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Climate-induced reduction in US-wide soybean yields underpinned by region- and in-season-specific responses

Nature Plants volume 1, Article number: 14026 (2015) | Download Citation

Abstract

The United States is one of the largest soybean exporters in the world. Production is concentrated in the upper Midwest1. Much of this region is not irrigated, rendering soybean production systems in the area highly sensitive to in-season variations in weather. Although the influence of in-season weather trends on the yields of crops such as soybean, wheat and maize has been explored in several countries2,​3,​4,​5,​6, the potentially confounding influence of genetic improvements on yields has been overlooked. Here we assess the effect of in-season weather trends on soybean yields in the United States between 1994 and 2013, using field trial data, meteorological data and information on crop management practices, including the adoption of new cultivars. We show that in-season temperature trends had a greater impact on soybean yields than in-season precipitation trends over the measurement period. Averaging across the United States, we show that soybean yields fell by around 2.4% for every 1 °C rise in growing season temperature. However, the response varied significantly among individual states, ranging from −22% to +9%, and also with the month of the year in which the warming occurred. We estimate that year-to-year changes in precipitation and temperature combined suppressed the US average yield gain by around 30% over the measurement period, leading to a loss of US$11 billion. Our data highlight the importance of developing location-specific adaptation strategies for climate change based on early-, mid- and late-growing season climate trends.

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Author information

Affiliations

  1. Department of Agronomy, University of Wisconsin-Madison, Madison, Wisconsin 53706, USA

    • Spyridon Mourtzinis
    •  & Shawn P. Conley
  2. Department of Agronomy, University of Nebraska, Lincoln, Nebraska 68583, USA

    • James E. Specht
  3. Department of Horticulture and Crop Science, Columbus, Ohio 43210, USA

    • Laura E. Lindsey
  4. Department of Plant Sciences, University of Missouri, Columbia, Missouri 65211, USA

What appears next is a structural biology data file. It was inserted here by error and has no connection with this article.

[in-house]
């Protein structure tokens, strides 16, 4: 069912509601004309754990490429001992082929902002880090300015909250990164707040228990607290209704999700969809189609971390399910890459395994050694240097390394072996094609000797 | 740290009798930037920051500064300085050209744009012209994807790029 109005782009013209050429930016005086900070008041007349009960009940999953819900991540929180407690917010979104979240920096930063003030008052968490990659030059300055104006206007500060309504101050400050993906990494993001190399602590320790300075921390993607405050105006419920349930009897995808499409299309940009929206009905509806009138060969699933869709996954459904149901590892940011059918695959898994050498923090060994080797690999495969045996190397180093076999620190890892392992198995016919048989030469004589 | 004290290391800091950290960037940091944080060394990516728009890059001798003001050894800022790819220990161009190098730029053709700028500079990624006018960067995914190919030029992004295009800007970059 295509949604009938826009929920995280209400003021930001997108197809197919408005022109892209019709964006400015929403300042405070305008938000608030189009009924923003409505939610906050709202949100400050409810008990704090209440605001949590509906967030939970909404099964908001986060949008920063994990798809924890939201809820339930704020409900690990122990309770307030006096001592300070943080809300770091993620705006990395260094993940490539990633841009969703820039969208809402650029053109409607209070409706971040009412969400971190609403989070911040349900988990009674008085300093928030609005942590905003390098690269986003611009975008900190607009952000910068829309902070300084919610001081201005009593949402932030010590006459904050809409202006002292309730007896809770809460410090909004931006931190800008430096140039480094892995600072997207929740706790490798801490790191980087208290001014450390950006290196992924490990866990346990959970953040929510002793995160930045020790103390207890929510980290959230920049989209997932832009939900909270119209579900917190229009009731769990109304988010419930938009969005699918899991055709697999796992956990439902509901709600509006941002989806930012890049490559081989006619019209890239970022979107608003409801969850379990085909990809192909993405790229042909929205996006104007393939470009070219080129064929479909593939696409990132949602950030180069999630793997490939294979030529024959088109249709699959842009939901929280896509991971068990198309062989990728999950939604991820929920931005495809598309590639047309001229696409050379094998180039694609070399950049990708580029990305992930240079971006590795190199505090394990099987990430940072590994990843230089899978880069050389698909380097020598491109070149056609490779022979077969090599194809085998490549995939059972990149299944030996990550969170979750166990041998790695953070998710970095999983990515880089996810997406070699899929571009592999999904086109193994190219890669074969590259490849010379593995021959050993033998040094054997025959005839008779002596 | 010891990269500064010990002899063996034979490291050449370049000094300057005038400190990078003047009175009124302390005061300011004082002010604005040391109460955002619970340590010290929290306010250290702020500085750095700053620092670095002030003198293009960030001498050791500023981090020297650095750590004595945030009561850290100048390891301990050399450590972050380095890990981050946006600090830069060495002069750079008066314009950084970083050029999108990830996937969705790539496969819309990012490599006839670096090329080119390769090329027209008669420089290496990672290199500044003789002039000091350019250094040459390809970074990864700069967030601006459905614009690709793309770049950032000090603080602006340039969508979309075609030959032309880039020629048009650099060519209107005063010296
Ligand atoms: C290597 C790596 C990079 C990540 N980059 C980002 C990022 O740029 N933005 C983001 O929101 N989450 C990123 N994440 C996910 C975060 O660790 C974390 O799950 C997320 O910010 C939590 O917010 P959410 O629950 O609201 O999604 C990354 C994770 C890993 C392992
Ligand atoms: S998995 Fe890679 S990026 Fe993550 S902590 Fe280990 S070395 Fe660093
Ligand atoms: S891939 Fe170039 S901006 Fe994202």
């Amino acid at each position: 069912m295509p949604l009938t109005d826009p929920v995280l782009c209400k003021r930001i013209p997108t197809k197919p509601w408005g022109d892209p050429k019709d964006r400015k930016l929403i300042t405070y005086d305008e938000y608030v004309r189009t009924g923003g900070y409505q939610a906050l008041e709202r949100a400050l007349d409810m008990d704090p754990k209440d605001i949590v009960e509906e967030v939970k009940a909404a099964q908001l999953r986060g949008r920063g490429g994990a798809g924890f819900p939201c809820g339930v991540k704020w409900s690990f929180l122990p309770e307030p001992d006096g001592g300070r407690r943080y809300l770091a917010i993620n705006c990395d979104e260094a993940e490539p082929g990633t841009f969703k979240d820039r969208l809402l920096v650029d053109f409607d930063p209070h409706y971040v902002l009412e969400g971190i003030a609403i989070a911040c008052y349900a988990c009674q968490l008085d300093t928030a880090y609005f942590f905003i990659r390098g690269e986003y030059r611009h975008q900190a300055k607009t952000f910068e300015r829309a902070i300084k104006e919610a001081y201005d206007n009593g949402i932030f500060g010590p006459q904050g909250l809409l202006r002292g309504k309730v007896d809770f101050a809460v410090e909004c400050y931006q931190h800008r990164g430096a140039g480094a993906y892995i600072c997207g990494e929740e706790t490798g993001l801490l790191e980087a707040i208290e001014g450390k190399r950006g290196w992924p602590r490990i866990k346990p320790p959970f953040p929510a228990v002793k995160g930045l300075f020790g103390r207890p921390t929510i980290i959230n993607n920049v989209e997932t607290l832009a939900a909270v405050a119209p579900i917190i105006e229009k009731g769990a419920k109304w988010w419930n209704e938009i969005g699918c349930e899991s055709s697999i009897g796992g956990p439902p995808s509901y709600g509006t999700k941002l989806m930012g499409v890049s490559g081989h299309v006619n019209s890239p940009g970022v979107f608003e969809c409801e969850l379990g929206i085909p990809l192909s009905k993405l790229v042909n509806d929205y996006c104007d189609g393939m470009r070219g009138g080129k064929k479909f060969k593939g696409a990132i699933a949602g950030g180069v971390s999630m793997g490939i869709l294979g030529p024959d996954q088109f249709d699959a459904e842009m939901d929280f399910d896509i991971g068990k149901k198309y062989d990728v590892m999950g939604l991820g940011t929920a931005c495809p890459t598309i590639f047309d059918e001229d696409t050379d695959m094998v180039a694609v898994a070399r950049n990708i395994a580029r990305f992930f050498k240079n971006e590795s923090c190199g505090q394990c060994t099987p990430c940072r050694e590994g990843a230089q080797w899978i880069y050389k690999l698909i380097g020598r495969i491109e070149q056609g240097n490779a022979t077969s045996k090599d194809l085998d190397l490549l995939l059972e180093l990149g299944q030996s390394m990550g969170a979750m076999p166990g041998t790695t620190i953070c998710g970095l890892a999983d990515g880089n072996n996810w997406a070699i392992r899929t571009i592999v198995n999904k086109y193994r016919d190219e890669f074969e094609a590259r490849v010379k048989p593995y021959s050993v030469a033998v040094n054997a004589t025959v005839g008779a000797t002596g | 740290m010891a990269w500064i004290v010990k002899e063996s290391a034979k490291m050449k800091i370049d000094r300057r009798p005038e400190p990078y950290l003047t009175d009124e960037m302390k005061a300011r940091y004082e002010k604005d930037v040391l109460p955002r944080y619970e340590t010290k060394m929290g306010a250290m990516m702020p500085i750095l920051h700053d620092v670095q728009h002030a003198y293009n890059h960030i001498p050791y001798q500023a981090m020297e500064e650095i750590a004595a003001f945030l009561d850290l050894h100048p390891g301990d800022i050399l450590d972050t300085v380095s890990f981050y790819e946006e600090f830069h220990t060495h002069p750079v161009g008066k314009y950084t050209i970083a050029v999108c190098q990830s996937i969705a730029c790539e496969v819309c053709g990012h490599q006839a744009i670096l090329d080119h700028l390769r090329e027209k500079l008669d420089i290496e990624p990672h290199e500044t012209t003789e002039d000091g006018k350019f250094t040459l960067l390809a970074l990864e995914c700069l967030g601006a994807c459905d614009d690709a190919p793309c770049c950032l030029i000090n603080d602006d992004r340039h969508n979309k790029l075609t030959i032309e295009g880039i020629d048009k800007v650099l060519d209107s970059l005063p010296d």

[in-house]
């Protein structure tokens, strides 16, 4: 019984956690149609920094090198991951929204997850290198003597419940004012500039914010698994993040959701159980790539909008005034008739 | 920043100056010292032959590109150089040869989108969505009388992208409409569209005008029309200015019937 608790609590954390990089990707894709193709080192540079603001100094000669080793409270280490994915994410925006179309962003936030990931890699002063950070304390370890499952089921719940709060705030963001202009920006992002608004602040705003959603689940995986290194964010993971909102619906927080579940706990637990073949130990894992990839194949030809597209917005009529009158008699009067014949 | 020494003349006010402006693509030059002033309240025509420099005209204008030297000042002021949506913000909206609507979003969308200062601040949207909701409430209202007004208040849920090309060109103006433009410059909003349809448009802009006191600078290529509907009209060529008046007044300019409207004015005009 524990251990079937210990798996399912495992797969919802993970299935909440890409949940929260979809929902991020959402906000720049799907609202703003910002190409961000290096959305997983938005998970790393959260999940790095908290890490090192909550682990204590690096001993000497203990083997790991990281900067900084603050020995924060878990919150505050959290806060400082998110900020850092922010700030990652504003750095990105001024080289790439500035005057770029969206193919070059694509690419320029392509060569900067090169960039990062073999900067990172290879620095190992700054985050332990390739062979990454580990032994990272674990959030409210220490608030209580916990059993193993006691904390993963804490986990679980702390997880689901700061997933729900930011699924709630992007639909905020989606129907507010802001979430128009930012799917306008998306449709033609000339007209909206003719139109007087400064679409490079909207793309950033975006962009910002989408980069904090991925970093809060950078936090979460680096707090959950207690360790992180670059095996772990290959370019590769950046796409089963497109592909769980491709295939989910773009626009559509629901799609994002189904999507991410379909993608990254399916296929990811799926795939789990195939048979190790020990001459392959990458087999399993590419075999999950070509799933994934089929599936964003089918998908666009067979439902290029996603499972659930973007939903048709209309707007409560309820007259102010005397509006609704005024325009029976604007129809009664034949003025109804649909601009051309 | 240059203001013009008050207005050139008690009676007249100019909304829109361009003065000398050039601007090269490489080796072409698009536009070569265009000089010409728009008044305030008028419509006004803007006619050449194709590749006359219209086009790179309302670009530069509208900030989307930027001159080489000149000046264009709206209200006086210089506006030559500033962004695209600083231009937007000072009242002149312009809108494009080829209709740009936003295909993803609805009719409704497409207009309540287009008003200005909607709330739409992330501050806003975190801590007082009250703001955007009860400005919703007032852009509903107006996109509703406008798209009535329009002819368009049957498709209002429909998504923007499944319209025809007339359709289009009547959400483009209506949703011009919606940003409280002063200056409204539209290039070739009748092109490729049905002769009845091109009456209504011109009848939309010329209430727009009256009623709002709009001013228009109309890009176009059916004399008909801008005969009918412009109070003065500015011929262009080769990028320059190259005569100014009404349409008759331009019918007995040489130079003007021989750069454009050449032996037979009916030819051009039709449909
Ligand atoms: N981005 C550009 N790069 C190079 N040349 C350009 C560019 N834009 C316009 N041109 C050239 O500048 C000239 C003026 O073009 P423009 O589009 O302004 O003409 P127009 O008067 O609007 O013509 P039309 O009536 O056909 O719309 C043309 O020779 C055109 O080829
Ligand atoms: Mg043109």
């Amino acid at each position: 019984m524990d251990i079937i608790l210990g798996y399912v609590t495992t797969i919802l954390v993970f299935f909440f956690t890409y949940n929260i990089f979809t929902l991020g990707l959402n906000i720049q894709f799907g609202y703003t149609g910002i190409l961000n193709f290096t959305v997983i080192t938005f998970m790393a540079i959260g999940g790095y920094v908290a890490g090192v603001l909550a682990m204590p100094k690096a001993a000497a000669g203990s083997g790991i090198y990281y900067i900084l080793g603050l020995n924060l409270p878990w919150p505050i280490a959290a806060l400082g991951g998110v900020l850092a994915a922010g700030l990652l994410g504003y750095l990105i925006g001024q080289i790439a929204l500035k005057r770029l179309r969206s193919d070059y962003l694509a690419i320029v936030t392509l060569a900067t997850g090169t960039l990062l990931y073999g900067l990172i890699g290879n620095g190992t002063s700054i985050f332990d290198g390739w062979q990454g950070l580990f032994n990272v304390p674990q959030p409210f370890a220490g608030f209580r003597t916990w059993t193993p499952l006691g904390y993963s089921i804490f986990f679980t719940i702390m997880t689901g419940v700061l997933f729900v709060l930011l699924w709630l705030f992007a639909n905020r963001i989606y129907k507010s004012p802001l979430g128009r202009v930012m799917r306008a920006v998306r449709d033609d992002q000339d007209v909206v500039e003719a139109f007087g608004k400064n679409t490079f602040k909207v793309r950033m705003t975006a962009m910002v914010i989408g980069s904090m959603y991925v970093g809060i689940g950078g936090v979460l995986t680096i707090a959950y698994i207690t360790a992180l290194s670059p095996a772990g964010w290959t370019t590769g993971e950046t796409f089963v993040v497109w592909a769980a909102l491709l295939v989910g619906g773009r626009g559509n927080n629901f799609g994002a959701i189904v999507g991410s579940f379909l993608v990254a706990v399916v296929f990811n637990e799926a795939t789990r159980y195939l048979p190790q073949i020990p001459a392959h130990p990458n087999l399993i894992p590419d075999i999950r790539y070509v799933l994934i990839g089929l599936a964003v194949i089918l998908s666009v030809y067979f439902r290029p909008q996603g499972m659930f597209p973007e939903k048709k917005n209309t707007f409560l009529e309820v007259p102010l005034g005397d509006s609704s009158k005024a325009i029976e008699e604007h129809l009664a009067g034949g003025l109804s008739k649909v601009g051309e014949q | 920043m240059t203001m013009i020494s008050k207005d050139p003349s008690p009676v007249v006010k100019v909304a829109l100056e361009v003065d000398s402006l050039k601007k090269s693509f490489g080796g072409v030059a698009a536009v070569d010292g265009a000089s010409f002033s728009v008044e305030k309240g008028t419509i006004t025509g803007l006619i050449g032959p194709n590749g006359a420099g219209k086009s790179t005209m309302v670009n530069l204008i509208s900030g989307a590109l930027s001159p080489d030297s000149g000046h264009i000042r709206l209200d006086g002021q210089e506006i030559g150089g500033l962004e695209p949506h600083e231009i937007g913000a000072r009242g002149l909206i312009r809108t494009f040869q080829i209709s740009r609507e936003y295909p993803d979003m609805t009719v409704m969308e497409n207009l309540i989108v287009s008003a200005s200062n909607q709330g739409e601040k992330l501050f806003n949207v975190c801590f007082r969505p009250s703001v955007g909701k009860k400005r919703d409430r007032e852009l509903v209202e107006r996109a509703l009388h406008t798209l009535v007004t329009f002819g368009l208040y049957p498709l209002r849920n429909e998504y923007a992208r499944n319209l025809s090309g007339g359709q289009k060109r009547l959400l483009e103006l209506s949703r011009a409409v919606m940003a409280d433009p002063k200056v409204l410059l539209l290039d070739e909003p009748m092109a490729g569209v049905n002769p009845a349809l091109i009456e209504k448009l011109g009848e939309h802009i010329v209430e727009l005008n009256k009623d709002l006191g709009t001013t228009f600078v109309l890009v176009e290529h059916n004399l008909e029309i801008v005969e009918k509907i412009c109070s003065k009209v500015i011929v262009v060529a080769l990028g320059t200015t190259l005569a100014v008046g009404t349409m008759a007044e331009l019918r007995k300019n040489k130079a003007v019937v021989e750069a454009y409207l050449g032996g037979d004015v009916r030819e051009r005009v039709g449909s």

• William J. Wiebold
  5. University of Arkansas Division of Agriculture, Little Rock, Arkansas 72204, USA

    • Jeremy Ross
  6. Department of Crop Sciences, University of Illinois, Urbana, Illinois 61801, USA

    • Emerson D. Nafziger
  7. Department of Plant Sciences, North Dakota State University, Fargo, North Dakota 58108-6050, USA

    • Herman J. Kandel
  8. Department of Plant Sciences, South Dakota State University, Brookings, South Dakota 57007, USA

    • Nathan Mueller
  9. Director of the Purdue Crop Performance Program, 4540 U.S. 52 west, West Lafayette, Indiana 47906, USA

    • Philip L. Devillez
  10. Department of Soil Science, University of Wisconsin-Madison, Madison, Wisconsin 53706, USA

    • Francisco J. Arriaga

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Contributions

S.M analysed the data, carried out the statistical analysis and wrote the paper. S.P.C., L.E.L., W.J.W., J.R., E.D.N., H.J.K., N.M., and P.L.D. contributed to the data set, reviewed results and commented on the manuscript. S.P.C., J.E.S. and F.J.A contributed to idea development, reviewed results and provided revisions for improvement of the first manuscript draft.

Competing interests

The authors declare no competing financial interests.

Corresponding author

Correspondence to Spyridon Mourtzinis.

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DOI

https://doi.org/10.1038/nplants.2014.26

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